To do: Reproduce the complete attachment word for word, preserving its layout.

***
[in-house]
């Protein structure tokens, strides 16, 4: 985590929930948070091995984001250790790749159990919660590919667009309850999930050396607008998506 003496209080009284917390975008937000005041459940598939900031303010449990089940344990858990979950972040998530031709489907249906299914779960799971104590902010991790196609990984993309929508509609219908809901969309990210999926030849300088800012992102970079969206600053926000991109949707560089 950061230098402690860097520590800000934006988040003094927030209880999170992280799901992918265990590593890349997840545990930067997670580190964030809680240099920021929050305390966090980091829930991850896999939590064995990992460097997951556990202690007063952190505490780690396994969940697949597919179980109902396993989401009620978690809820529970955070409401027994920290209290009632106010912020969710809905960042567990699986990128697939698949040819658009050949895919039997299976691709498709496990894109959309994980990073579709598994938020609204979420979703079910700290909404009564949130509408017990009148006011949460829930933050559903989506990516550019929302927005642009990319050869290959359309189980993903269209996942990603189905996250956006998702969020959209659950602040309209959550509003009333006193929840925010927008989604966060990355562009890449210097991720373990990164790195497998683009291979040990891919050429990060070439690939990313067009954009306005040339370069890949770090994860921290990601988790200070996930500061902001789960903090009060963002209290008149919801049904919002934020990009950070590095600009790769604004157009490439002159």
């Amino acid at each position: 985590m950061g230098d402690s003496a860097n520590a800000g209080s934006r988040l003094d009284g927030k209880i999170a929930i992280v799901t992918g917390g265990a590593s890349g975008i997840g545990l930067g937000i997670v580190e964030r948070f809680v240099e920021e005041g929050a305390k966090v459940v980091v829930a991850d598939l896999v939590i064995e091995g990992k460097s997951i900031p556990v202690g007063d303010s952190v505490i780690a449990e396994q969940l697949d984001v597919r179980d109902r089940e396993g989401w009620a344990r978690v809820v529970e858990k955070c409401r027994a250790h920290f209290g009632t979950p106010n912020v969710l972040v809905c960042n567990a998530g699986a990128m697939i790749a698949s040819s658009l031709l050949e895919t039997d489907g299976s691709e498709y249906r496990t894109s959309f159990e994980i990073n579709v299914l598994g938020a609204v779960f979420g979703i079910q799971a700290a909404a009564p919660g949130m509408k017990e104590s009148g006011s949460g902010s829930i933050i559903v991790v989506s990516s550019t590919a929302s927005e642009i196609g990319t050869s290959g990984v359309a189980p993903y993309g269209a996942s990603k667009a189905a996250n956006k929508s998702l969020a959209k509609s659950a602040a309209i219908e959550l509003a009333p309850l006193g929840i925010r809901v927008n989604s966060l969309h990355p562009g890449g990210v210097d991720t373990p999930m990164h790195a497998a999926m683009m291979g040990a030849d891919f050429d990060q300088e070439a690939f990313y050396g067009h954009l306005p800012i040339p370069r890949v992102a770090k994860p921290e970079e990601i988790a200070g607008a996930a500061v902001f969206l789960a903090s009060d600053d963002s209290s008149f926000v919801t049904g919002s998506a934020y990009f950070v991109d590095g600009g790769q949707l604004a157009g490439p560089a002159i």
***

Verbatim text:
[in-house]
């Protein structure tokens, strides 16, 4: 985590929930948070091995984001250790790749159990919660590919667009309850999930050396607008998506 003496209080009284917390975008937000005041459940598939900031303010449990089940344990858990979950972040998530031709489907249906299914779960799971104590902010991790196609990984993309929508509609219908809901969309990210999926030849300088800012992102970079969206600053926000991109949707560089 950061230098402690860097520590800000934006988040003094927030209880999170992280799901992918265990590593890349997840545990930067997670580190964030809680240099920021929050305390966090980091829930991850896999939590064995990992460097997951556990202690007063952190505490780690396994969940697949597919179980109902396993989401009620978690809820529970955070409401027994920290209290009632106010912020969710809905960042567990699986990128697939698949040819658009050949895919039997299976691709498709496990894109959309994980990073579709598994938020609204979420979703079910700290909404009564949130509408017990009148006011949460829930933050559903989506990516550019929302927005642009990319050869290959359309189980993903269209996942990603189905996250956006998702969020959209659950602040309209959550509003009333006193929840925010927008989604966060990355562009890449210097991720373990990164790195497998683009291979040990891919050429990060070439690939990313067009954009306005040339370069890949770090994860921290990601988790200070996930500061902001789960903090009060963002209290008149919801049904919002934020990009950070590095600009790769604004157009490439002159």
């Amino acid at each position: 985590m950061g230098d402690s003496a860097n520590a800000g209080s934006r988040l003094d009284g927030k209880i999170a929930i992280v799901t992918g917390g265990a590593s890349g975008i997840g545990l930067g937000i997670v580190e964030r948070f809680v240099e920021e005041g929050a305390k966090v459940v980091v829930a991850d598939l896999v939590i064995e091995g990992k460097s997951i900031p556990v202690g007063d303010s952190v505490i780690a449990e396994q969940l697949d984001v597919r179980d109902r089940e396993g989401w009620a344990r978690v809820v529970e858990k955070c409401r027994a250790h920290f209290g009632t979950p106010n912020v969710l972040v809905c960042n567990a998530g699986a990128m697939i790749a698949s040819s658009l031709l050949e895919t039997d489907g299976s691709e498709y249906r496990t894109s959309f159990e994980i990073n579709v299914l598994g938020a609204v779960f979420g979703i079910q799971a700290a909404a009564p919660g949130m509408k017990e104590s009148g006011s949460g902010s829930i933050i559903v991790v989506s990516s550019t590919a929302s927005e642009i196609g990319t050869s290959g990984v359309a189980p993903y993309g269209a996942s990603k667009a189905a996250n956006k929508s998702l969020a959209k509609s659950a602040a309209i219908e959550l509003a009333p309850l006193g929840i925010r809901v927008n989604s966060l969309h990355p562009g890449g990210v210097d991720t373990p999930m990164h790195a497998a999926m683009m291979g040990a030849d891919f050429d990060q300088e070439a690939f990313y050396g067009h954009l306005p800012i040339p370069r890949v992102a770090k994860p921290e970079e990601i988790a200070g607008a996930a500061v902001f969206l789960a903090s009060d600053d963002s209290s008149f926000v919801t049904g919002s998506a934020y990009f950070v991109d590095g600009g790769q949707l604004a157009g490439p560089a002159i």